What is GTM Strategy?
As with sales motion, there are numerous definitions of GTM strategy. I pulled out a couple.
One is from Jargonism.com:
A company’s strategy on how to sell their product or service. This includes the decision between using a salesforce or a self-serve sales process, which is where the buyer can buy the company’s product without ever interacting with a sales rep from the company.
Another is from Gartner Group, an influential observer and categorizer of businesses:
A go-to-market (GTM) strategy is a plan that details how an organization can engage with customers to convince them to buy their product or service and to gain a competitive advantage. A GTM strategy includes tactics related to pricing, sales and channels, the buying journey, new product or service launches, product rebranding or product introduction to a new market.
Clearly, the Gartner folks haven’t listened to my A Plan is not a Strategy video!
Why I am not a Fan of GTM Strategy
GTM Strategy purportedly determines, for the business in question: to what customers to sell the offering; through which channels; at what price; with what branding/advertising approach; launched/introduced in what way; and more. That is a lot of stuff — a lot of the core strategy levers. That is virtually all the Where-to-Play (WTP) and lots of the How-to-Win (HTW). That is why companies are so keen to find a highly strategic GTM Executive — like the board member that the company above was so excited about. “Gee, if only we had a great leader of GTM, we would ramp up our anemic sales growth.” Sadly, the number of these uniquely capable people that are sought far exceeds the number found.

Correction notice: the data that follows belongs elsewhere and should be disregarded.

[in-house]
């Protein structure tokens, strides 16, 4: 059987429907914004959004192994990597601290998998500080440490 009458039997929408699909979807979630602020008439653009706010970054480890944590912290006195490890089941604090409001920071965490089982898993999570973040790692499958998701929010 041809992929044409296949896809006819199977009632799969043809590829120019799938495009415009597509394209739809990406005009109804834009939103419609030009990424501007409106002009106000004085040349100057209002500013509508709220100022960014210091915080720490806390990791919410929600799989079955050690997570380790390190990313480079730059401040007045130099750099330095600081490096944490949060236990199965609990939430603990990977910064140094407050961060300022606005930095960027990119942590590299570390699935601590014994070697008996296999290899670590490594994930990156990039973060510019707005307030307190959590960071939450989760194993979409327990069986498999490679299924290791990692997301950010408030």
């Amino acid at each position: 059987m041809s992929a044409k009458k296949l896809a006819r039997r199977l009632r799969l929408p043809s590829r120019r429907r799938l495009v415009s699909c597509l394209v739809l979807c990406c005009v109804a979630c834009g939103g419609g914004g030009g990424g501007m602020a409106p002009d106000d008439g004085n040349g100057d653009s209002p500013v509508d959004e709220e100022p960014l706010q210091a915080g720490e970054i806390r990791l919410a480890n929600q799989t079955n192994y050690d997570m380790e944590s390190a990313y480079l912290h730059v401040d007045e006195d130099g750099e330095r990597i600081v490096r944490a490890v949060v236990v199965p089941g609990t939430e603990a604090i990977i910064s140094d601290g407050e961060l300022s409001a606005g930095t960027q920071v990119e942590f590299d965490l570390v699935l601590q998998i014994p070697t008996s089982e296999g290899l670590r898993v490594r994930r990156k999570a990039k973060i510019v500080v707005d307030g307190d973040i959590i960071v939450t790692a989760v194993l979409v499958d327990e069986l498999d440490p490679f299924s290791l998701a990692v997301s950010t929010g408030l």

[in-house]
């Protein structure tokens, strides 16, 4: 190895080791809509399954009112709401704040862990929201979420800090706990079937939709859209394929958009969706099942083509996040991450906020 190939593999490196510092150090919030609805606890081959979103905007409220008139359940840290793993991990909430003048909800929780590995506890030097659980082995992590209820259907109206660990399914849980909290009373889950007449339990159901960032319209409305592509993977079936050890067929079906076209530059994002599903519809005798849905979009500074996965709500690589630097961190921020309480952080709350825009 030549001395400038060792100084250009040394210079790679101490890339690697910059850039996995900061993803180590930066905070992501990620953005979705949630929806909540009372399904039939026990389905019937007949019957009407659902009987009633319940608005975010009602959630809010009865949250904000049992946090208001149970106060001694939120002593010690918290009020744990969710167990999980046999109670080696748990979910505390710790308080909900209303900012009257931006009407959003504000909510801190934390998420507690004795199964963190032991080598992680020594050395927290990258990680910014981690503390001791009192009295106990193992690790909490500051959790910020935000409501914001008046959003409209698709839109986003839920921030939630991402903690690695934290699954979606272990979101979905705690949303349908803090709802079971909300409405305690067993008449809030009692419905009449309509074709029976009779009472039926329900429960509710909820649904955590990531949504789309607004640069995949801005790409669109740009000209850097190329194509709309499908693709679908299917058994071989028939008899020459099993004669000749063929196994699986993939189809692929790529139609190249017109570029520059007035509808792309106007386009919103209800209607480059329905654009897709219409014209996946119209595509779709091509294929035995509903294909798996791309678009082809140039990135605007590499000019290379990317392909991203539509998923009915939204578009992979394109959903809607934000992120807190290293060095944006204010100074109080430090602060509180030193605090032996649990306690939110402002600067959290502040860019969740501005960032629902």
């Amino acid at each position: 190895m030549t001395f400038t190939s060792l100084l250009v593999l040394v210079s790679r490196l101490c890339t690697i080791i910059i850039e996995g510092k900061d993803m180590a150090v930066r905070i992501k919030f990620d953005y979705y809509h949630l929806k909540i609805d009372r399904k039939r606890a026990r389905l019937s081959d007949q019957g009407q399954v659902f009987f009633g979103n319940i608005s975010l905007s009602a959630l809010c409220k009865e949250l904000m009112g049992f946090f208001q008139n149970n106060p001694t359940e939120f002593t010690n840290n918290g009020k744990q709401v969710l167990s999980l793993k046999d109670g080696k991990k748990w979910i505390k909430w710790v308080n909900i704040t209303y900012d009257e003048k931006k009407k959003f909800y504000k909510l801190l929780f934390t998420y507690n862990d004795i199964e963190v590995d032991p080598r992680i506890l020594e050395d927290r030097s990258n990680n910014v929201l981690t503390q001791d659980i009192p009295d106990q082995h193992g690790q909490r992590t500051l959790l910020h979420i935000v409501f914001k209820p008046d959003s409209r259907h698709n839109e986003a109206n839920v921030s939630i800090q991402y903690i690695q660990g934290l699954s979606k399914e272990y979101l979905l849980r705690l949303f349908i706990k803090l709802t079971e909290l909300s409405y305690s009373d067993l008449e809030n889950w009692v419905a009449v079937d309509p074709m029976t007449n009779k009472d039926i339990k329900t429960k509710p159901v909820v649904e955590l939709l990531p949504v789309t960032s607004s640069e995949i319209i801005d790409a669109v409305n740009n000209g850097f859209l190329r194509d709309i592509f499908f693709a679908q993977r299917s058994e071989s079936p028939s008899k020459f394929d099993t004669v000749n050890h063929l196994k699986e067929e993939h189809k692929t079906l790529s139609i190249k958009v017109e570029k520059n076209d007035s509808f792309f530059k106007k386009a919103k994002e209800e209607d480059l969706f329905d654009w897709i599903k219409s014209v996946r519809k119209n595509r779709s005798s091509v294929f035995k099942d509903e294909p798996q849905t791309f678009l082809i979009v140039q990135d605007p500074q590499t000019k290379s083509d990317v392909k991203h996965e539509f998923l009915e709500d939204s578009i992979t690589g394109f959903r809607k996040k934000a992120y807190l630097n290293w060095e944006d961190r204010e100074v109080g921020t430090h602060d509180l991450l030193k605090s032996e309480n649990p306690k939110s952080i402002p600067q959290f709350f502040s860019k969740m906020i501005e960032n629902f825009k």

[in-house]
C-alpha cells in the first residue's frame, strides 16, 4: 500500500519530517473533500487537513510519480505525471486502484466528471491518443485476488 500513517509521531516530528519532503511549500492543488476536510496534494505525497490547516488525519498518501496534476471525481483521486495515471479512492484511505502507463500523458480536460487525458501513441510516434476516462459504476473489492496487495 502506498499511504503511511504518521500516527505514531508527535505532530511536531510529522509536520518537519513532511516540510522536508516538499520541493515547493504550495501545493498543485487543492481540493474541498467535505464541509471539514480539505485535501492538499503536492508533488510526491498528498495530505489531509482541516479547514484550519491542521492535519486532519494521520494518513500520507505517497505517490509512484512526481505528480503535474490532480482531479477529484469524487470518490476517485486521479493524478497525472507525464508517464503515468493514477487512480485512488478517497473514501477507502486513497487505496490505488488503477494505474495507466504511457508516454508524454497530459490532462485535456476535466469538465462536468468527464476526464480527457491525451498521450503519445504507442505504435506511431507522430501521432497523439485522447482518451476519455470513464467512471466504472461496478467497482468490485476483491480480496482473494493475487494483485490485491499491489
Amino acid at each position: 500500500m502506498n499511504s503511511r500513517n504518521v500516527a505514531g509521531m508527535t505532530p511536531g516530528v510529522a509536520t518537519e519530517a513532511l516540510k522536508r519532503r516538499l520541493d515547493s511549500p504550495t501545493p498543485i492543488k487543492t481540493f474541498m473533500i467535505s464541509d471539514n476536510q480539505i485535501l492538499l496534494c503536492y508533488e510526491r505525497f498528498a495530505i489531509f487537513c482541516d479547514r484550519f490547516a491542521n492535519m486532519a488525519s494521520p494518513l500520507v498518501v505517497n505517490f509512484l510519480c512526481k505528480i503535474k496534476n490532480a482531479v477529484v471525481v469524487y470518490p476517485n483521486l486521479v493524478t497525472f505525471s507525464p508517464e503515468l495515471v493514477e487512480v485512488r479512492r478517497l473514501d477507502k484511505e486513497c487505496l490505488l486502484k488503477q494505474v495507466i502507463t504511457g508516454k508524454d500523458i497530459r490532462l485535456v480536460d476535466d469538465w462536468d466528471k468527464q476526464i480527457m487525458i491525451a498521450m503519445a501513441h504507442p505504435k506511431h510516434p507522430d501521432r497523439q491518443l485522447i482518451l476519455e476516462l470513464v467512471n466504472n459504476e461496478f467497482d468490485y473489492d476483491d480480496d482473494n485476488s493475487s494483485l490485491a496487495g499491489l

But if that long list of activities is GTM Strategy, what is the rest of strategy and how does that happen? Pretty much the only way you can do it is to have somebody as head of ‘Product’ and somebody else the head of GTM. In this construction, the Product head is notionally responsible for making all the choices on Product and none of the GTM choices. And the GTM head is responsible for exactly the opposite.
A version of this structure is found in lots, if not most, of west coast technology companies. But they tend to be fuzzy in their definitions of the roles of Product and GTM, respectively. Sometimes Product bleeds into GTM territory and other times GTM bleeds into Product. Depending on which side is given the bigger share of the aggregate responsibilities, the company looks for a ‘strategic’ Product head or a ‘strategic GTM head. My experience is that the failure mode is more prominent than the success mode.
But the structure is handy in one respect. When failure happens — as it often does — the GTM head can assert the product was unsellable and the Product head can counter that the GTM was terrible. Both are likely to be right. When you dis-integrate strategy, bad things happen. That is why I don’t like GTM Strategy. I know I am going against something super-sexy and super-cool. But sometimes I have to be non-sexy and uncool to be useful!
What do I Like Instead?